People v. Naranjo

Annotate this Case

686 P.2d 1343 (1984)

PEOPLE of the State of Colorado, Plaintiff-Appellant, v. Mark A. NARANJO, Louis I. Silva, and Phillip R. Chavarria, Defendants-Appellees.

No. 84SA27.

Supreme Court of Colorado, En Banc.

September 10, 1984.

*1344 Norman S. Early, Jr., Dist. Atty., O. Otto Moore, Asst. Dist. Atty., Brooke Wunnicke, Chief Appellate Dist. Atty., Denver, for plaintiff-appellant.

Montano & Encinas, P.C., Alfred Duane Montano, Denver, for defendant-appellee Mark A. Naranjo.

Charles Trowbridge, Denver, for defendant-appellee Louis I. Silva.

Cyrus Callum, Denver, for defendant-appellee Phillip R. Chavarria.

ERICKSON, Chief Justice.

The prosecution has appealed from an order suppressing as evidence a television set seized from the back seat of an automobile which was occupied by burglary defendants, Mark A. Naranjo, Louis I. Silva, and Phillip R. Chavarria. We reverse.


At approximately 12:30 a.m. on August 14, 1983, officers of the Denver Police Department on routine patrol observed an automobile moving at an excessive rate of speed in a motel parking lot. The vehicle left the parking lot and entered the street, forcing Officer Wyche, the driver of the police car, to take evasive action to avoid a collision. After observing the automobile weaving from lane to lane, the officers stopped the vehicle.

Defendant Chavarria, a passenger in the vehicle, immediately jumped out of the car and informed the police officers that he was a hitchhiker and knew nothing about his companions' activities. At the officers' request, Chavarria returned to the vehicle, where he and the other passenger, defendant Silva, remained.

Upon encountering defendant Naranjo, who was the driver of the vehicle, Officer Wyche suspected that he had been driving under the influence of alcohol.[1] At the officer's request, Naranjo stepped out of the automobile. At that time, Officer Wyche noticed a television set in the back of the vehicle.[2]

Naranjo was given a roadside sobriety test. He failed the test and was arrested for driving under the influence of alcohol and placed in the police car. Officer Wyche then returned to the vehicle to examine the television set. Using a flashlight, he observed that the words "Center of Denver" had been engraved on the top of the television set. Officer Wyche recalled that the motel where the defendants *1345 were first seen was formerly named "Center of Denver." A radio-initiated investigation revealed that a television set had been stolen from the motel that evening. After learning of the theft, police officers arrested both Silva and Chavarria.

All three defendants were charged by information with second-degree burglary, section 18-4-203, 8 C.R.S. (1983 Supp.), and theft, section 18-4-401, 8 C.R.S. (1983 Supp.).[3] Each defendant pled not guilty to the charges, and each filed a motion to suppress the television set claiming that the police officers lacked probable cause to conduct the warrantless automobile search.[4] The trial court granted the individual defendant's motion to suppress the television set and stated:

Upon the stopping of the vehicle, the defendant, Naranjo, was observed by the officer and he had suspicion to believe that, and reason to believe that he was under the influence. A roadside sobriety test was given to him, to this defendant. The defendant was placed under arrest. So probable cause did not exist at this point for any search of the vehicle. It was later that the vehicle was observed having in the back seat a nineteen-inch television with the name on it. The officer testified he flashed his flashlight in the automobile, observed the name on it, and seized the property television. He did not have the right to do that. This was an illegal search and seizure, and as stated by the officer, was based on mere suspicion.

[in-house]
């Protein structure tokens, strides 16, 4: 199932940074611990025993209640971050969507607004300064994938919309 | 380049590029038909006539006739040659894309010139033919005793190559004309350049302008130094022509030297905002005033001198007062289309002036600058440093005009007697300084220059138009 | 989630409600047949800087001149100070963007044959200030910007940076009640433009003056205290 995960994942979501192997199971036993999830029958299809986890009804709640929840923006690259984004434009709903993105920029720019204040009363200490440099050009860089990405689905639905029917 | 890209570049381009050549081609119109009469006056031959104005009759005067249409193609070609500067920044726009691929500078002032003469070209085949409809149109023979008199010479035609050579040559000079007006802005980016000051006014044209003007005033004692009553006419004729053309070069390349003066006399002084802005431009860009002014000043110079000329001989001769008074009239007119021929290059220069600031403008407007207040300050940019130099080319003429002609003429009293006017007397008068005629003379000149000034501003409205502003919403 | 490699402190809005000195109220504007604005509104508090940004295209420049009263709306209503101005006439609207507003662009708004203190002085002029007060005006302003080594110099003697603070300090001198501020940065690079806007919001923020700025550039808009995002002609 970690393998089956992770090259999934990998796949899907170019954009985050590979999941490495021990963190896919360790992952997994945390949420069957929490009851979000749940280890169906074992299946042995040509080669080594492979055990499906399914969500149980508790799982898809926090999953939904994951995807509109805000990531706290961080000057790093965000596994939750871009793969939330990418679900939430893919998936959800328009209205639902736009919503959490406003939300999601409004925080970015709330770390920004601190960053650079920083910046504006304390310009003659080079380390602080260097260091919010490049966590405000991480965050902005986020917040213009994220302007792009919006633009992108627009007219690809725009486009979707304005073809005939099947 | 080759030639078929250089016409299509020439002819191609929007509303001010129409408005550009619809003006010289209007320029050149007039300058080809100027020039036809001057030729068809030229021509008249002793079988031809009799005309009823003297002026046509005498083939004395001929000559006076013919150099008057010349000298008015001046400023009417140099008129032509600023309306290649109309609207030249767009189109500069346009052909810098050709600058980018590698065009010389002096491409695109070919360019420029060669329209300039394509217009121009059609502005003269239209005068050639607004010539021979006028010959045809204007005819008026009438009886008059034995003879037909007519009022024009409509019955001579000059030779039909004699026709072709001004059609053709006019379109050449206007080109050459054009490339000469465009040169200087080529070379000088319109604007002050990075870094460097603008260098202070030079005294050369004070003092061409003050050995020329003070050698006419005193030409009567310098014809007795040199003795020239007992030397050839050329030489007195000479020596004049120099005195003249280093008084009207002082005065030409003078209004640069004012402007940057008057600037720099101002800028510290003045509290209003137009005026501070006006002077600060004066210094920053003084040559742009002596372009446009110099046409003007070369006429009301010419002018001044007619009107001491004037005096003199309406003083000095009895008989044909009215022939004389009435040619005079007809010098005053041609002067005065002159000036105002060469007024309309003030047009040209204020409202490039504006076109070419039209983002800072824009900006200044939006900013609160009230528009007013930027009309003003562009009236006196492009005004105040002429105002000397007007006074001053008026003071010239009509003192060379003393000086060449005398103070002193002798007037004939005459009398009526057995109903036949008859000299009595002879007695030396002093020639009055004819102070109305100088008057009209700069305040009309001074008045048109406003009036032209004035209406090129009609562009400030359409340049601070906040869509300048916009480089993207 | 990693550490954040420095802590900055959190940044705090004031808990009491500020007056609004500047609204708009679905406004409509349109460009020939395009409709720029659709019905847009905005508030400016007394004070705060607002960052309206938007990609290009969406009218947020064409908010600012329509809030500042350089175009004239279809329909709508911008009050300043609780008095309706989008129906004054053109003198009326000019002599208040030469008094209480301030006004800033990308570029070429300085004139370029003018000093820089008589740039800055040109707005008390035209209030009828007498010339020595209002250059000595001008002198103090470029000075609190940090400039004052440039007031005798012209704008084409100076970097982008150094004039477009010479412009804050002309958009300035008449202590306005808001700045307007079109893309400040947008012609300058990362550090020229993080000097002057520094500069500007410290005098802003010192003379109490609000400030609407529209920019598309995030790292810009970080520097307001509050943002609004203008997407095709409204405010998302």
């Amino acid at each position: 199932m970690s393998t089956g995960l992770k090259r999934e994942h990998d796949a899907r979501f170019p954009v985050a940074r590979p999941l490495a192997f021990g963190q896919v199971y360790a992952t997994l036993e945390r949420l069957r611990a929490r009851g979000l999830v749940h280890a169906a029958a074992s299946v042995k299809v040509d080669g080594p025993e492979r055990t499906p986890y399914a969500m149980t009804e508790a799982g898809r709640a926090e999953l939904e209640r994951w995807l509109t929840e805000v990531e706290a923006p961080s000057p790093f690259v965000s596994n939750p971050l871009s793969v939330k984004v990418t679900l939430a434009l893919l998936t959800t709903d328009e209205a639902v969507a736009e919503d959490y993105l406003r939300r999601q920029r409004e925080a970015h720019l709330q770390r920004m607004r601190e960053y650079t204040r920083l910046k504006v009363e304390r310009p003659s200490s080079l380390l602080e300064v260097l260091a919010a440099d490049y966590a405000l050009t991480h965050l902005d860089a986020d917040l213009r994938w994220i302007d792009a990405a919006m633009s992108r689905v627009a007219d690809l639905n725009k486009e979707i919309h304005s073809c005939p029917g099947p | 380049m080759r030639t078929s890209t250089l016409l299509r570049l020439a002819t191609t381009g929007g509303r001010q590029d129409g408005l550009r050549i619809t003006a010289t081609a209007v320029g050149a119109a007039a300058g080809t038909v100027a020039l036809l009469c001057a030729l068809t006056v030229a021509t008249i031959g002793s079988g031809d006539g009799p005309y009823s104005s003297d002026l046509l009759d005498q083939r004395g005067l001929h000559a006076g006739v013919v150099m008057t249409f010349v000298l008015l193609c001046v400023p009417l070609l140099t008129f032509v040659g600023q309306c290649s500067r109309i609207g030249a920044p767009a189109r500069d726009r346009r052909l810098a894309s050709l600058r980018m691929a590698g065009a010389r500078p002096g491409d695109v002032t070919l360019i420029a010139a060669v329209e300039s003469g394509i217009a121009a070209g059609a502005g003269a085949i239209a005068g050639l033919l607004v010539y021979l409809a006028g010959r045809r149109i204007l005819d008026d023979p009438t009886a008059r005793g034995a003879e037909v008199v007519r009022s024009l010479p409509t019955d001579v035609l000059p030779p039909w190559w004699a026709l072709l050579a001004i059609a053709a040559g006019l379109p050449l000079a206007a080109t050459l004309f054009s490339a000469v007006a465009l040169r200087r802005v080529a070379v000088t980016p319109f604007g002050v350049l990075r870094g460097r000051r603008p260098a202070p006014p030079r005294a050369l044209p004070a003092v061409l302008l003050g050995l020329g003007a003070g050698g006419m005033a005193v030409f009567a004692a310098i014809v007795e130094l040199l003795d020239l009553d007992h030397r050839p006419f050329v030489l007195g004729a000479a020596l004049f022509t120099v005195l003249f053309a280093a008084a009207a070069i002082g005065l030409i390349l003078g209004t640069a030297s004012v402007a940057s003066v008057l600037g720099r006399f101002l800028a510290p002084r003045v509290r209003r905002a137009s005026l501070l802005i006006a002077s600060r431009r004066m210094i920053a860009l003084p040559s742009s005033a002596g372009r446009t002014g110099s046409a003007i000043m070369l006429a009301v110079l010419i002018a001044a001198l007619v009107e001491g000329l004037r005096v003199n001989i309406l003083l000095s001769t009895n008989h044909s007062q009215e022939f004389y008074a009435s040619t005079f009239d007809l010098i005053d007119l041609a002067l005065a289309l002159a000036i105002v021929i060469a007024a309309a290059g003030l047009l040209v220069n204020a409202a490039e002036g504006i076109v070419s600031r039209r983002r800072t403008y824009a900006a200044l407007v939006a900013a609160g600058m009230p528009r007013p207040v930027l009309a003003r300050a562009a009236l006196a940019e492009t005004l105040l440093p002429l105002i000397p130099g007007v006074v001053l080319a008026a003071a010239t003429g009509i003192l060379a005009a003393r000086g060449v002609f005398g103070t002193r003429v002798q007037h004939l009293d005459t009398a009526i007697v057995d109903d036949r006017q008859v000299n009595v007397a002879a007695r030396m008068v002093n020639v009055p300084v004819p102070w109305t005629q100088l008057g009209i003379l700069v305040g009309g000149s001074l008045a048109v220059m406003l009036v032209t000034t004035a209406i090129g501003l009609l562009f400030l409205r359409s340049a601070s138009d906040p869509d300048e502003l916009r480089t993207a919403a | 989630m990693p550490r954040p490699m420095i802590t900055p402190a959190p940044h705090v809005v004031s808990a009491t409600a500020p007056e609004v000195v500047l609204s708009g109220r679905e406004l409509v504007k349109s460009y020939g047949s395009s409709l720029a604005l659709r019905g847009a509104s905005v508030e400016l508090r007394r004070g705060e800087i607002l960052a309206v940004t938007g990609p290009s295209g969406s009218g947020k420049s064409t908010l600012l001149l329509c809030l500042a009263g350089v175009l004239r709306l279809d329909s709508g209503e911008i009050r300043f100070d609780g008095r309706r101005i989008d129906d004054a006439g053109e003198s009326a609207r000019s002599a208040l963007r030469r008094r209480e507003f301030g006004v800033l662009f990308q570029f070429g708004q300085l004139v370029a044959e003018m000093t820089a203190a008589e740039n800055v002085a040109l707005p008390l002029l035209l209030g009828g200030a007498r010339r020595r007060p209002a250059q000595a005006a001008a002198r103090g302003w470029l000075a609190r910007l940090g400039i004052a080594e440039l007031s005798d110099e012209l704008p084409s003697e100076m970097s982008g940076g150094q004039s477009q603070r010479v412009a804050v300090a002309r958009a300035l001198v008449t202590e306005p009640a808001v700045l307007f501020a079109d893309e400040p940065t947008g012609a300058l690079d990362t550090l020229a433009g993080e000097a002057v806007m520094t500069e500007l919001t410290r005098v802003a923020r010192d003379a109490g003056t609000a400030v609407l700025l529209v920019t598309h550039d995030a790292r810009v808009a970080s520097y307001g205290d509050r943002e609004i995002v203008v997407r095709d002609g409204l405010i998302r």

The prosecution does not contest the trial court's finding that the search was unsupported by probable cause. Instead, the prosecution asserts that under New York v. Belton, 453 U.S. 454, 101 S. Ct. 2860, 69 L. Ed. 2d 768 (1981), and People v. Henry, 631 P.2d 1122 (Colo.1981), the search of the vehicle was valid because it was incident to the lawful custodial arrest of one of the vehicle's occupants, defendant Naranjo.[5] The defendants, on the other hand, argue that the search incident to arrest doctrine is inapplicable on the facts of this case. They contend that the suppression of the television set was proper because the warrantless automobile search violated their Fourth Amendment rights.


As a threshold argument, the prosecution contends that defendants Silva and Chavarria lack "standing" to challenge the constitutionality of the search since they were merely passengers in the automobile driven by Naranjo.[6]

Before a defendant can challenge the constitutional legitimacy of a governmental search, he must demonstrate that he has a legitimate expectation of privacy in the areas searched or the items seized. Rakas v. Illinois, 439 U.S. 128, 99 S. Ct. 421, 58 L. Ed. 2d 387 (1978); People v. Suttles, 685 P.2d 183 (Colo.1984); People v. Savage, 630 P.2d 1070 (Colo.1981); People v. Little, 198 Colo. 244, 598 P.2d 140 (1979). In making this "standing" determination, a court will consider, among other factors, whether an individual has a possessory or proprietary interest in the areas or items which are the subject of the search. Rakas, 439 U.S. at 148, 99 S. Ct. at 433. The record in this case reveals that defendants Silva and Chavarria do not share the same possessory interest in the automobile in question. Accordingly, their respective standing claims must be considered independently.